15. So, we should now turn to the question
of reform. How to make the EU more popular?
16. If one treats the EU as a federal system
that is inadequately democratic and that has not yet arrived at
the best distribution of competences, solving these problems is
the starting point. We are accustomed to the methods of parliamentary
democracy, yet at present we seek to withhold them from the EU
itself. This is nonsense.
17. Further, the issues that Brussels cannot
handle effectively should be handed back to the member states.
The repatriation of powers has hitherto been resisted as it might
be taken as undermining the standing of the EU. Surely now, after
forty years, it can survive this. Far worse would be to allow
the EU to continue to accrete responsibilities that national or
regional governments could handle better.
18. For example, the need for such extensive
EU social policies, extending also to fields such as culture and
public health, should be rethought. There has been a great deal
of empire-building that could, and should, be cut back.
19. The role of national parliaments within
the EU requires a particular comment. It will be apparent from
the foregoing that we do not think that the governance of the
EU suffers from a lack of specifically national influence. The
call for a new chamber composed of national parliamentarians misses,
we think, the point.
20. For most legislative issues, the EU
currently has a two-chamber legislature: the European Parliament;
and the Council of Ministers. A new chamber of national parliamentarians
would be not a second chamber, as is sometimes mistakenly reported,
but a third chamber. This does not fit with the goal of simplifying
the system. Indeed, we can find no example of a democratic legislature
anywhere in the world that has three chambers.
21. Next, members of the Council of Ministers
are largely drawn from and theoretically accountable to national
parliaments already. For a third chamber to make a difference
to legislation, it can only be to vote down legislation that its
members have previously supported on its voyage through the Council.
22. Lastly, a part-time chamber of national
parliamentarians has been tried before. Direct elections to a
full-time European Parliament were instituted in 1979 precisely
because a part-time assembly could not keep up with the workload.
And of course, that workload has grown considerably since 1979.
23. It is essential that member states'
parliaments properly scrutinise the work of their representatives
in the Council. In order to do so, they should insist that the
Council hold its legislative sessions in public and that the Treaty
be amended to require this. The Council meets behind closed doors
because of its origins as a diplomatic club. The EU should follow
democratic rather than diplomatic principles.
24. A recent study found that of some 40,000
questions asked in the House of Commons in the 1999-2000 session,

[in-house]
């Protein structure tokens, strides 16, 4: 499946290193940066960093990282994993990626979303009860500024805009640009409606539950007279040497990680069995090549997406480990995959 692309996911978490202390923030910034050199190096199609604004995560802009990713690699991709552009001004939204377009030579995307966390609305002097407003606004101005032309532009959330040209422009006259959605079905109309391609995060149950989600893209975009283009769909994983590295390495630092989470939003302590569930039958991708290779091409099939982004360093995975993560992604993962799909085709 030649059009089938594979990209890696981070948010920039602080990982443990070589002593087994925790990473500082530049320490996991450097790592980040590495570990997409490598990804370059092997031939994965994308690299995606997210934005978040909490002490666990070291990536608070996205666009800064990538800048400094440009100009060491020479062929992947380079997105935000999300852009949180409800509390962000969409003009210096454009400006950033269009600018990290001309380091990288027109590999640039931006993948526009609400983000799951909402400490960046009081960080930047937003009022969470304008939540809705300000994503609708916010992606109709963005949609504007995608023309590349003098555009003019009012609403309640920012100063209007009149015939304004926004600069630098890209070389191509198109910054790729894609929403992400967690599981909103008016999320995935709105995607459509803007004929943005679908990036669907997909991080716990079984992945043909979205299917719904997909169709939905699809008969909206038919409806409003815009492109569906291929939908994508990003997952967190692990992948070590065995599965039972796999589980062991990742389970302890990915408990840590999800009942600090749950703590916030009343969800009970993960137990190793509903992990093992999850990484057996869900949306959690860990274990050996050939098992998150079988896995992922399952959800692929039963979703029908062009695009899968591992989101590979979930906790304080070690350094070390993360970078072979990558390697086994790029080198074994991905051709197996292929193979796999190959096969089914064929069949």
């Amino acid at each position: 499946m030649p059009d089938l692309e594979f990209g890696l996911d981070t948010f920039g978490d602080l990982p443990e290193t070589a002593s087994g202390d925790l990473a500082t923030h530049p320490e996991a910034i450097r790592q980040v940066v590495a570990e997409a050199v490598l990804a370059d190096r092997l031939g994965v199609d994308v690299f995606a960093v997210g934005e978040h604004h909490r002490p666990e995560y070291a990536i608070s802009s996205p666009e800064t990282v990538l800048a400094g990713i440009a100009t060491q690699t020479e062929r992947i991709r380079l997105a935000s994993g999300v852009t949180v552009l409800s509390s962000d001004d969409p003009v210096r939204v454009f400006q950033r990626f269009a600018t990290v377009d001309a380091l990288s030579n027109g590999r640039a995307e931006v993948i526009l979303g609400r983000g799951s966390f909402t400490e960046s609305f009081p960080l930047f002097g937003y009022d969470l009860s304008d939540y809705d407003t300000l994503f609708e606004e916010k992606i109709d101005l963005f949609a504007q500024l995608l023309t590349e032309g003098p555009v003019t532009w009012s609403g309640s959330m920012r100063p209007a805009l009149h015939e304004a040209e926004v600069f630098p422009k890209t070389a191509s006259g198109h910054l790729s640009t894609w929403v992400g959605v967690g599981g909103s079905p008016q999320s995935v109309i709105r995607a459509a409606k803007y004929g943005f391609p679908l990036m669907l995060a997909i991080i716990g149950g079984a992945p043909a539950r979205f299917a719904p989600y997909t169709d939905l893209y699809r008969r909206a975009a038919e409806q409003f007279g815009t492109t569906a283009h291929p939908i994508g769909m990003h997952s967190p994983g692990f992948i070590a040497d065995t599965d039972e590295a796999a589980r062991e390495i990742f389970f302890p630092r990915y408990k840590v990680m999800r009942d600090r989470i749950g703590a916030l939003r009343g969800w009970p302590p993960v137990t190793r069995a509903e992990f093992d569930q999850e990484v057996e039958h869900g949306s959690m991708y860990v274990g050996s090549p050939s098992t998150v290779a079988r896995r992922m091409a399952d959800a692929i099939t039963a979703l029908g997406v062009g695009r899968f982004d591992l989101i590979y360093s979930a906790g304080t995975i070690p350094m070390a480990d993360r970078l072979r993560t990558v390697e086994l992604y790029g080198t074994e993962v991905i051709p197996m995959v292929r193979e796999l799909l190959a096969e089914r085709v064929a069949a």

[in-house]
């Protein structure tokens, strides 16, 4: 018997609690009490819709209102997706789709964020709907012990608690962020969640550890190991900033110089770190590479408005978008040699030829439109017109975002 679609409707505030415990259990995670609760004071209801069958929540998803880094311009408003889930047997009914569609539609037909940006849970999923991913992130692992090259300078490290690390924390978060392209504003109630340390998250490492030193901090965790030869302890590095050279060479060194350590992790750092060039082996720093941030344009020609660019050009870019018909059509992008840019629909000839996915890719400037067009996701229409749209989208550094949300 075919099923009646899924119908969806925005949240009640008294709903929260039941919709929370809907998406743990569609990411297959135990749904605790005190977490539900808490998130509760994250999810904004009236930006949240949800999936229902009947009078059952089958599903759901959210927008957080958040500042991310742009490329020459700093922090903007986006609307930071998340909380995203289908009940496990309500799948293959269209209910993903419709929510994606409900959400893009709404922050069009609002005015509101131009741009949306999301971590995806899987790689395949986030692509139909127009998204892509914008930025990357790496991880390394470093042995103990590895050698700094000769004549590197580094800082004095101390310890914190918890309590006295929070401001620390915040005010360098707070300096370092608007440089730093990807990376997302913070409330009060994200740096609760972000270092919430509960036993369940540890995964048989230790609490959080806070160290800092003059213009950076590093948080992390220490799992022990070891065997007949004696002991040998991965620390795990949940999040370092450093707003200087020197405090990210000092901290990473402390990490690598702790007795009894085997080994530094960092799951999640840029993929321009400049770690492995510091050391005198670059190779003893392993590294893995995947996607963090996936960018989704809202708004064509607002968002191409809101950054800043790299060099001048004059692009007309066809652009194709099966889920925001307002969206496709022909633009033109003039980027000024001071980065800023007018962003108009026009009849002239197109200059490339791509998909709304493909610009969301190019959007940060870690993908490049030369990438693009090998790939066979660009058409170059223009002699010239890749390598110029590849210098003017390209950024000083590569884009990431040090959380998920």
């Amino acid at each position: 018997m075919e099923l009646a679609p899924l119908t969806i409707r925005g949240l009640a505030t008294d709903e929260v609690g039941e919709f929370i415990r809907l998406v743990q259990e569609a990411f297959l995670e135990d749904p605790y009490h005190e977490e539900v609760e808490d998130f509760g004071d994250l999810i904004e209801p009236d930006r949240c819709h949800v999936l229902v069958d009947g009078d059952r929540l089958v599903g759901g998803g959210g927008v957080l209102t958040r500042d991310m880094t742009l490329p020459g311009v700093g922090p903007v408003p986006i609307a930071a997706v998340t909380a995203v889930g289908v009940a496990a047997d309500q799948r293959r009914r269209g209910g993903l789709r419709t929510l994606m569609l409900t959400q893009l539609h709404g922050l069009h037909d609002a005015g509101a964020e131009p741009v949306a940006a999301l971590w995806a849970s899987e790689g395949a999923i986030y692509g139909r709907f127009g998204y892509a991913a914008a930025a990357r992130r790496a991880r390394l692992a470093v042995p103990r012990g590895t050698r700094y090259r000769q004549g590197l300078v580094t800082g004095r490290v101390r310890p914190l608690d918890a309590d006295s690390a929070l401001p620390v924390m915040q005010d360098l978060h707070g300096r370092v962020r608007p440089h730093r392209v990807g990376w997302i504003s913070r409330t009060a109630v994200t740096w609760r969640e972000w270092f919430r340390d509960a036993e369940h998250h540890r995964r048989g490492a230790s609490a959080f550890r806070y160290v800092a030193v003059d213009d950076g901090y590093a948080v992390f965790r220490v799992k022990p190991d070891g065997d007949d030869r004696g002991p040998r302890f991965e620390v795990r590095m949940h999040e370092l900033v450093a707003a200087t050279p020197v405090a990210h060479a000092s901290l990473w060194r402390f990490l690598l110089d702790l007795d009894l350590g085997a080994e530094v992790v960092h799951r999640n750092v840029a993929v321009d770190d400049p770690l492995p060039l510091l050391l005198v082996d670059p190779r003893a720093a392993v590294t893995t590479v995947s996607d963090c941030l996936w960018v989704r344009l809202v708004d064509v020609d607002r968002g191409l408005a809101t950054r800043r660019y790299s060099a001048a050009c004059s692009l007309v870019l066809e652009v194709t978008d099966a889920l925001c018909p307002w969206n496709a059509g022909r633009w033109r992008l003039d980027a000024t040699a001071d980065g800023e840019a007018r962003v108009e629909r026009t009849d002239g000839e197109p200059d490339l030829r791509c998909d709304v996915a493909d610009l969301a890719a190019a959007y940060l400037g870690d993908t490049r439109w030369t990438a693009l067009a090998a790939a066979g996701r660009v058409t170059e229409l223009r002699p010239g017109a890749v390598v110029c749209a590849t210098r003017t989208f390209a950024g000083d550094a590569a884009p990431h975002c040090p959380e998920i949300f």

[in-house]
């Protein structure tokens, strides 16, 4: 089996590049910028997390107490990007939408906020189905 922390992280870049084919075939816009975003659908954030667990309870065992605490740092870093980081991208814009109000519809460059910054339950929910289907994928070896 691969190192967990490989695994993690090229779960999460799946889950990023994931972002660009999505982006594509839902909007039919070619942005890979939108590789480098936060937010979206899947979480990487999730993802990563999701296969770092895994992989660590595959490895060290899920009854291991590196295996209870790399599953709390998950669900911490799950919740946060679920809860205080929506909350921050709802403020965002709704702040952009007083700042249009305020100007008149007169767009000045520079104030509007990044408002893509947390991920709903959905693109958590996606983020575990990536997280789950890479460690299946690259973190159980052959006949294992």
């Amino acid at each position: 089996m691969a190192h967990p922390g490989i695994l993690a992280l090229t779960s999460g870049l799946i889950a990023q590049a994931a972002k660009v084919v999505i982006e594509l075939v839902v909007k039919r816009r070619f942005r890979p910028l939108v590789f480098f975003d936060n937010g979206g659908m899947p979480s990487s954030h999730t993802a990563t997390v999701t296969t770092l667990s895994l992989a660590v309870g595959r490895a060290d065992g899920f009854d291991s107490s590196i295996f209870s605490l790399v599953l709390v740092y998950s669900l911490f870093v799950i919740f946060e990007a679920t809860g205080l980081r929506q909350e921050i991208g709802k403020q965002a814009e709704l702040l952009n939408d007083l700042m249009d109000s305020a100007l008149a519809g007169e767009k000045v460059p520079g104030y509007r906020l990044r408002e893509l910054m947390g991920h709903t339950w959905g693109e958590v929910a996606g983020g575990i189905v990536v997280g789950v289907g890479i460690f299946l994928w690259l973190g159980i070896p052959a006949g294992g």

only 79 were about business in the Council of Ministers. Members
of the House do not need to look far for one of the reasons why
the decisions of the European Union sometimes appear distant.
25. We can also be more creative in the
way in which parliamentarians work. We should not be wholly fixated
on the member state level. The Committee of the Regions brings
together elected representatives from the sub-member state levels
of government to provide them with a voice. Perhaps the specialist
committees of the European Parliament and member state parliaments
can meet together to consider proposals from the European Commission
that fall within their scope.
26. This paper concludes with the observation
with which it opened. Political institutions in general are declining
in popularity because power and accountability are increasingly
separated. It would be wrong to suggest that the EU's problems
can be solved by giving yet more power to national governments.
In the end, there is no substitute for adapting to the changing
distribution of power in the world and reallocating elected authority
to bring it back under democratic political control.
27. In the EU, we suggest that this means
that the ministers in the Council must be more accountable to
the citizens' representatives in the member states' parliaments.
Furthermore, the representatives of the citizen in the European
Parliament should have more control over the Union's legislation
and expenditure, extending the co-decision between the Council
and the European Parliament to the whole of those rather than
only around half of each as at present. The system of parliamentary
government, which applies in the UK and most other European countries,
also makes the executive accountable to the legislature: this
points to the election of the Commission by the European Parliament
rather than directly by the citizens.
28. These principles of parliamentary representative
government, which Britain did so much to establish, are still
the basis for a sound relationship between the citizens and the
way in which they are governed. The world may be changingand
political institutions must be ready to follow suitbut
this does not have to be at the expense of democracy.
2 October 2001